4 Best Command-Line Email Clients For Linux

Recently, I wrote an article covering the 6 Best Email Clients you can use on Linux Desktop, all of the email clients in that list where graphical user interface (GUI) programs, but sometimes, users prefer to deal with email directly from the command-line.

Don’t Miss: 6 Best GUI Email Clients for Linux Systems

For this reason, there is also need to highlight about some of the best text-based email clients that you can use on your Linux system. Although command-line email clients do not offer exceptional features as their GUI counterparts, they do offer present some great and powerful message handling components.

Linux Commandline or Terminal Email Clients

Linux Commandline or Terminal Email Clients

In this review, we shall exclusively dive into looking at some of the best command-line email clients for Linux and the list is as follows. Please note, all these below email clients can be installed using default package managers such as yum, dnf or apt as per your Linux system distribution.

1. Mutt – Mail User Agent

Mutt is a small, lightweight yet powerful text-based email client for Unix-like operating systems. It is feature rich and some of its remarkable features include:

  1. Easy to install
  2. Color support
  3. Message threading
  4. Support for IMAP and POP3 protocols
  5. Delivery status support
  6. Supports several mailbox formats such as mbox, MH, maildir, MMDF
  7. Support for PGP/MIME (RFC2015)
  8. Multiple message tagging
  9. Various components to support mailing listing, including list-reply
  10. Full control of message headers during composition
  11. Active development community and many more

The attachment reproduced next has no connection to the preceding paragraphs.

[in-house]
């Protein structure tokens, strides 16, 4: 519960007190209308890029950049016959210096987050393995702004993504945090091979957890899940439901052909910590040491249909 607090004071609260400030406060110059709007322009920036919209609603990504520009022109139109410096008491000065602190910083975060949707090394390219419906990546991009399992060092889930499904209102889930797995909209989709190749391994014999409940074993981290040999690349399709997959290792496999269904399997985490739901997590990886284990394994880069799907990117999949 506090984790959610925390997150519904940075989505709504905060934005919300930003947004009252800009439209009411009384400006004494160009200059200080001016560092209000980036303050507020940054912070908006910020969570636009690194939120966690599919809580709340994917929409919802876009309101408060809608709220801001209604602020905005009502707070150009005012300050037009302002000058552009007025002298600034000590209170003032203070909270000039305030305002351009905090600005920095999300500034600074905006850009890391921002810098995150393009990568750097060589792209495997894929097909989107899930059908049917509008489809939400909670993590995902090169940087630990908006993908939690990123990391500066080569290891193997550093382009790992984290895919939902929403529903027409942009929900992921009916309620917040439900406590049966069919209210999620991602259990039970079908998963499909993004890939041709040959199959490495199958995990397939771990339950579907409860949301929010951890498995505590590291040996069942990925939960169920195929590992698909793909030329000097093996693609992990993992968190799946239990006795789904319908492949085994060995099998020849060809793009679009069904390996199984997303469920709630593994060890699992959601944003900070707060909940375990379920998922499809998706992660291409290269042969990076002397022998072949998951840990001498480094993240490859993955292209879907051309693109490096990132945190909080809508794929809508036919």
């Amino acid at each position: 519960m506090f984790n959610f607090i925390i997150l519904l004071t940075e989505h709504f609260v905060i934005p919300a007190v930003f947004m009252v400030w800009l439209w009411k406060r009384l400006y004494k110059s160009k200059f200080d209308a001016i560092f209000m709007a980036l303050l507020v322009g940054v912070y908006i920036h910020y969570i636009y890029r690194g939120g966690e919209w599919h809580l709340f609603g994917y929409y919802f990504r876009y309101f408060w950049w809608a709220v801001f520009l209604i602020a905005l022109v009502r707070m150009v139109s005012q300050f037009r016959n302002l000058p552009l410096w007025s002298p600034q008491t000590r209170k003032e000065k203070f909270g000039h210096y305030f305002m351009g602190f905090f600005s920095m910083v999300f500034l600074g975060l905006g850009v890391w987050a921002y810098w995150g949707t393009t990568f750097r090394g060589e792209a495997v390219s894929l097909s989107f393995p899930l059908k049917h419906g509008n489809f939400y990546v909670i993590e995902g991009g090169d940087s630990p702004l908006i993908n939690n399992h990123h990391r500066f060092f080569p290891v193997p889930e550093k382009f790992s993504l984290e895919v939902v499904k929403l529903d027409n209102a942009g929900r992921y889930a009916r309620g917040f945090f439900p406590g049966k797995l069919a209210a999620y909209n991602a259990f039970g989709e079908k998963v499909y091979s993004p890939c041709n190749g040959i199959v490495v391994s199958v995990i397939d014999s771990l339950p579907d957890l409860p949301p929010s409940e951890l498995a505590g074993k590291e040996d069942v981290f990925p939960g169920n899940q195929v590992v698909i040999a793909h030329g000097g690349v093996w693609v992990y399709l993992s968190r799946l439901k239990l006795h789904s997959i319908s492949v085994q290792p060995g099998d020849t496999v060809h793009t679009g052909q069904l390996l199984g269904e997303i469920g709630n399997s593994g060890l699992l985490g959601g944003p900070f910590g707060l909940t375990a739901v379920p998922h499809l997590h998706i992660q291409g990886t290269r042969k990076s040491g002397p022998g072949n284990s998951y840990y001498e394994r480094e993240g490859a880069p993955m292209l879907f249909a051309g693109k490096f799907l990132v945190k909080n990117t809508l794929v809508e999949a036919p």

Mutt Email Client for Linux

Mutt Email Client for Linux

For installation and usage: https://www.tecmint.com/send-mail-from-command-line-using-mutt-command/

2. Alpine – Internet News and Email

Alpine is a fast, easy-to-use and open-source terminal based email client for Unix-like operating systems, based on the Pine messaging system. Alpine also runs on Windows, can be integrated with web-based email user agents.

It is works well for new users and experts alike, hence it is user-friendly, you can simply learn how to use it through context-sensitive help. Additionally, you can easily customize it through the Alpine setup command.

Some of its features include:

  1. Support for several protocols such as IMAP, POP, SMTP and so on
  2. Packaged with Pico text editor
  3. Spports context-sensitive help on screen
  4. Well documented
  5. Not actively developed plus many more
Alpine Email Client for Linux

Alpine Email Client for Linux

Visit Homepage: https://www.washington.edu/alpine/

3. Sup

Sup is a console-based email client that enables users to deal with a lot of email. When you run Sup, it presents a list of threads with multiple tags attached, each thread is a hierarchical assortment of messages.

Sup has got some exciting features and these include:

  1. Can handle so much email
  2. Supports fast full-text message search
  3. Supports automatic contact list management
  4. Handles emails from several source including mbox and maildir
  5. Easily search through entire email store